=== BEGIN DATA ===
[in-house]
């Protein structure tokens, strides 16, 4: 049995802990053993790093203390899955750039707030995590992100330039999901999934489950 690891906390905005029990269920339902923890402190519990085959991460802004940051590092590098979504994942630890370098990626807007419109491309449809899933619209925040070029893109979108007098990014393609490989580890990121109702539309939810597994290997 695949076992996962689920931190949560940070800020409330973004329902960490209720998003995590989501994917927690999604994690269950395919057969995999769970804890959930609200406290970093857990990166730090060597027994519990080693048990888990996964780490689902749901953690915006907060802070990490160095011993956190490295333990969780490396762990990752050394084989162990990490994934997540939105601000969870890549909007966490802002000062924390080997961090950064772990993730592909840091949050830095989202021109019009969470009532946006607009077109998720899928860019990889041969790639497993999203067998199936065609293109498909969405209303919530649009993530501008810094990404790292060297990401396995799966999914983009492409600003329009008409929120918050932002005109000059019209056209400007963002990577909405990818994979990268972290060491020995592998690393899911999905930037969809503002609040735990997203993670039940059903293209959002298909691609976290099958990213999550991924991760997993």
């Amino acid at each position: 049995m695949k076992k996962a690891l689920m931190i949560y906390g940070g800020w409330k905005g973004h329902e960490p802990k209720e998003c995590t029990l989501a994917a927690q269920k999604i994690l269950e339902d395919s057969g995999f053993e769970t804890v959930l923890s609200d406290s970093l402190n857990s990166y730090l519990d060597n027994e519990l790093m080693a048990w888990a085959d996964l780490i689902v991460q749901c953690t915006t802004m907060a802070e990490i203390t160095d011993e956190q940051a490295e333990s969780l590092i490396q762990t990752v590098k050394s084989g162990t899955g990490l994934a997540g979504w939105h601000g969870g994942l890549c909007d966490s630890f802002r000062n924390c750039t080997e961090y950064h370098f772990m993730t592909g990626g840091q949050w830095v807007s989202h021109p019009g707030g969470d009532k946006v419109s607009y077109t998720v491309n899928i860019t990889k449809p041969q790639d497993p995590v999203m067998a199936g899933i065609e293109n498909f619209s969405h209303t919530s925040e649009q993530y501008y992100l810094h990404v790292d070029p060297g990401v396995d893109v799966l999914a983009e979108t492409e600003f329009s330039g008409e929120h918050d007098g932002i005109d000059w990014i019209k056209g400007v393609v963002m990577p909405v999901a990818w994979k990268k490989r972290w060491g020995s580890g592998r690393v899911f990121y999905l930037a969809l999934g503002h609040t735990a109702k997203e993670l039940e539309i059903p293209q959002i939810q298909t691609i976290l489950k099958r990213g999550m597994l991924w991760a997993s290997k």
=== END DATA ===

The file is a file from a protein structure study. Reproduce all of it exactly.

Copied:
[in-house]
């Protein structure tokens, strides 16, 4: 049995802990053993790093203390899955750039707030995590992100330039999901999934489950 690891906390905005029990269920339902923890402190519990085959991460802004940051590092590098979504994942630890370098990626807007419109491309449809899933619209925040070029893109979108007098990014393609490989580890990121109702539309939810597994290997 695949076992996962689920931190949560940070800020409330973004329902960490209720998003995590989501994917927690999604994690269950395919057969995999769970804890959930609200406290970093857990990166730090060597027994519990080693048990888990996964780490689902749901953690915006907060802070990490160095011993956190490295333990969780490396762990990752050394084989162990990490994934997540939105601000969870890549909007966490802002000062924390080997961090950064772990993730592909840091949050830095989202021109019009969470009532946006607009077109998720899928860019990889041969790639497993999203067998199936065609293109498909969405209303919530649009993530501008810094990404790292060297990401396995799966999914983009492409600003329009008409929120918050932002005109000059019209056209400007963002990577909405990818994979990268972290060491020995592998690393899911999905930037969809503002609040735990997203993670039940059903293209959002298909691609976290099958990213999550991924991760997993």
């Amino acid at each position: 049995m695949k076992k996962a690891l689920m931190i949560y906390g940070g800020w409330k905005g973004h329902e960490p802990k209720e998003c995590t029990l989501a994917a927690q269920k999604i994690l269950e339902d395919s057969g995999f053993e769970t804890v959930l923890s609200d406290s970093l402190n857990s990166y730090l519990d060597n027994e519990l790093m080693a048990w888990a085959d996964l780490i689902v991460q749901c953690t915006t802004m907060a802070e990490i203390t160095d011993e956190q940051a490295e333990s969780l590092i490396q762990t990752v590098k050394s084989g162990t899955g990490l994934a997540g979504w939105h601000g969870g994942l890549c909007d966490s630890f802002r000062n924390c750039t080997e961090y950064h370098f772990m993730t592909g990626g840091q949050w830095v807007s989202h021109p019009g707030g969470d009532k946006v419109s607009y077109t998720v491309n899928i860019t990889k449809p041969q790639d497993p995590v999203m067998a199936g899933i065609e293109n498909f619209s969405h209303t919530s925040e649009q993530y501008y992100l810094h990404v790292d070029p060297g990401v396995d893109v799966l999914a983009e979108t492409e600003f329009s330039g008409e929120h918050d007098g932002i005109d000059w990014i019209k056209g400007v393609v963002m990577p909405v999901a990818w994979k990268k490989r972290w060491g020995s580890g592998r690393v899911f990121y999905l930037a969809l999934g503002h609040t735990a109702k997203e993670l039940e539309i059903p293209q959002i939810q298909t691609i976290l489950k099958r990213g999550m597994l991924w991760a997993s290997k």